- Define biodiversity
- Describe biodiversity as the equilibrium of naturally fluctuating rates of extinction and speciation
- Identify historical causes of high extinction rates in Earth’s history
Traditionally, ecologists have measured biodiversity, a general term for the variety present in the biosphere, by taking into account both the number of species and their commonness. Biodiversity can be estimated at a number of levels of organization of living things. These estimation indexes, which came from information theory, are most useful as a first step in quantifying biodiversity between and within ecosystems; they are less useful when the main concern among conservation biologists is simply the loss of biodiversity. However, biologists recognize that measures of biodiversity, in terms of species diversity, may help focus efforts to preserve the biologically or technologically important elements of biodiversity.
The Lake Victoria cichlids provide an example through which we can begin to understand biodiversity. The biologists studying cichlids in the 1980s discovered hundreds of cichlid species representing a variety of specializations to particular habitat types and specific feeding strategies: eating plankton floating in the water, scraping and then eating algae from rocks, eating insect larvae from the bottom, and eating the eggs of other species of cichlid. The cichlids of Lake Victoria are the product of an adaptive radiation. An adaptive radiation is a rapid (less than three million years in the case of the Lake Victoria cichlids) branching through speciation of a phylogenetic tree into many closely related species; typically, the species “radiate” into different habitats and niches. The Galápagos finches are an example of a modest adaptive radiation with 15 species. The cichlids of Lake Victoria are an example of a spectacular adaptive radiation that includes about 500 species.
At the time biologists were making this discovery, some species began to quickly disappear. A culprit in these declines was a species of large fish that was introduced to Lake Victoria by fisheries to feed the people living around the lake. The Nile perch was introduced in 1963, but lay low until the 1980s when its populations began to surge. The Nile perch population grew by consuming cichlids, driving species after species to the point of extinction (the disappearance of a species). In fact, there were several factors that played a role in the extinction of perhaps 200 cichlid species in Lake Victoria: the Nile perch, declining lake water quality due to agriculture and land clearing on the shores of Lake Victoria, and increased fishing pressure. Scientists had not even catalogued all of the species present—so many were lost that were never named. The diversity is now a shadow of what it once was.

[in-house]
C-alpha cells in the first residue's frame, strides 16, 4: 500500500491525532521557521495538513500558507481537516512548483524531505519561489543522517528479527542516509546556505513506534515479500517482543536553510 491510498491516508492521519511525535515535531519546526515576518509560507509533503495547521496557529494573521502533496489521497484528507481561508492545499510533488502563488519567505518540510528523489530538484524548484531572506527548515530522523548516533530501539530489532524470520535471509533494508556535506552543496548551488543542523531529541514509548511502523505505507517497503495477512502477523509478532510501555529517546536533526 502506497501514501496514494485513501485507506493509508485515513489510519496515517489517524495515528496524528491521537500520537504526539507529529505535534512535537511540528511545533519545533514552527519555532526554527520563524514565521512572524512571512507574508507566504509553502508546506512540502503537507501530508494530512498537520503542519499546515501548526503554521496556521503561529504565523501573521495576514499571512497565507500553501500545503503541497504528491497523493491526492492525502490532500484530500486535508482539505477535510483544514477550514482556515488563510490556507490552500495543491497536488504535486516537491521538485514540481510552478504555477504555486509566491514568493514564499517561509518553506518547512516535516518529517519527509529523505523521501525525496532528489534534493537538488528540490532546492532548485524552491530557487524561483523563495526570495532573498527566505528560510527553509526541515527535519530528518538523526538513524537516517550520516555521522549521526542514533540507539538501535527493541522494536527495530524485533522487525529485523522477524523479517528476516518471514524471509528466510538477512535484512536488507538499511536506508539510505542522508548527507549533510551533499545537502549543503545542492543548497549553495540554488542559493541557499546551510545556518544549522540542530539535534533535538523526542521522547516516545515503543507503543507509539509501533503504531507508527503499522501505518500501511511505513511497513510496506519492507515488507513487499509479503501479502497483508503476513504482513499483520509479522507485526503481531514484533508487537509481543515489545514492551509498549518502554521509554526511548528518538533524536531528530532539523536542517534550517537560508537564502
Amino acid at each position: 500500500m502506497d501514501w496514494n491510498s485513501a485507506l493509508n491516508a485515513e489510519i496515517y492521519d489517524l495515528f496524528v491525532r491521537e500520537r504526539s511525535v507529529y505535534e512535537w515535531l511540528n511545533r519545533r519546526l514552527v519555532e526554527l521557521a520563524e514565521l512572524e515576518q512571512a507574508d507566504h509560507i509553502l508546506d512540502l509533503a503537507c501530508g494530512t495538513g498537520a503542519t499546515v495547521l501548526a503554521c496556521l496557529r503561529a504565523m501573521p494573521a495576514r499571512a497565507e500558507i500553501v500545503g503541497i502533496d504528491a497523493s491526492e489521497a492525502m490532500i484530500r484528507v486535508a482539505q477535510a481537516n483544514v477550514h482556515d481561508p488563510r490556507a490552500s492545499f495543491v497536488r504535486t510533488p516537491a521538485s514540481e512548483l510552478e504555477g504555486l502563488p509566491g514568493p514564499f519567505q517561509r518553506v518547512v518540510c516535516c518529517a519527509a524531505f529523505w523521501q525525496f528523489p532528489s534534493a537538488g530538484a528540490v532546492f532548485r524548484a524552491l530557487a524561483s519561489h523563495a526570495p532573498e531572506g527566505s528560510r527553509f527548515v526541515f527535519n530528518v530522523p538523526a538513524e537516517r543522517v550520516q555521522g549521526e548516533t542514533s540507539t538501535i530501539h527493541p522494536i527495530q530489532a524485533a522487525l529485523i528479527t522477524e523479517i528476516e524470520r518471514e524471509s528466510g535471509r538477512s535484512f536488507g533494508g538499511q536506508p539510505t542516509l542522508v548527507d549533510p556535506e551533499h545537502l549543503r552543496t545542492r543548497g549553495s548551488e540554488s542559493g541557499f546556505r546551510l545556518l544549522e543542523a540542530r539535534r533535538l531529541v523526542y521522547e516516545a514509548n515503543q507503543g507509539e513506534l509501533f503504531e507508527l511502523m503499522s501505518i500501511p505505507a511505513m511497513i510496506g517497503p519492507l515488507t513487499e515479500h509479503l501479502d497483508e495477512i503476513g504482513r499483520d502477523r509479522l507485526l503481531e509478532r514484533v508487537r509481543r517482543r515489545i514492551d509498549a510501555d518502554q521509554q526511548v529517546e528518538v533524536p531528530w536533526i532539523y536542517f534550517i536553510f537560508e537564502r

The cichlids of Lake Victoria are a thumbnail sketch of contemporary rapid species loss that occurs all over Earth and is caused by human activity. Extinction is a natural process of macroevolution that occurs at the rate of about one out of 1 million species becoming extinct per year. The fossil record reveals that there have been five periods of mass extinction in history with much higher rates of species loss, and the rate of species loss today is comparable to those periods of mass extinction. However, there is a major difference between the previous mass extinctions and the current extinction we are experiencing: human activity. Specifically, three human activities have a major impact: destruction of habitat, introduction of exotic species, and over-harvesting. Predictions of species loss within the next century, a tiny amount of time on geological timescales, range from 10 percent to 50 percent. Extinctions on this scale have only happened five other times in the history of the planet, and they have been caused by cataclysmic events that changed the course of the history of life in each instance. Earth is now in one of those times.
Types of Biodiversity
Scientists generally accept that the term biodiversity describes the number and kinds of species in a location or on the planet. Species can be difficult to define, but most biologists still feel comfortable with the concept and are able to identify and count eukaryotic species in most contexts. Biologists have also identified alternate measures of biodiversity, some of which are important for planning how to preserve biodiversity.
Genetic diversity is one of those alternate concepts. Genetic diversity or variation is the raw material for adaptation in a species. A species’ future potential for adaptation depends on the genetic diversity held in the genomes of the individuals in populations that make up the species. The same is true for higher taxonomic categories. A genus with very different types of species will have more genetic diversity than a genus with species that look alike and have similar ecologies. If there were a choice between one of these genera of species being preserved, the one with the greatest potential for subsequent evolution is the most genetically diverse one. It would be ideal not to have to make such choices, but increasingly this may be the norm.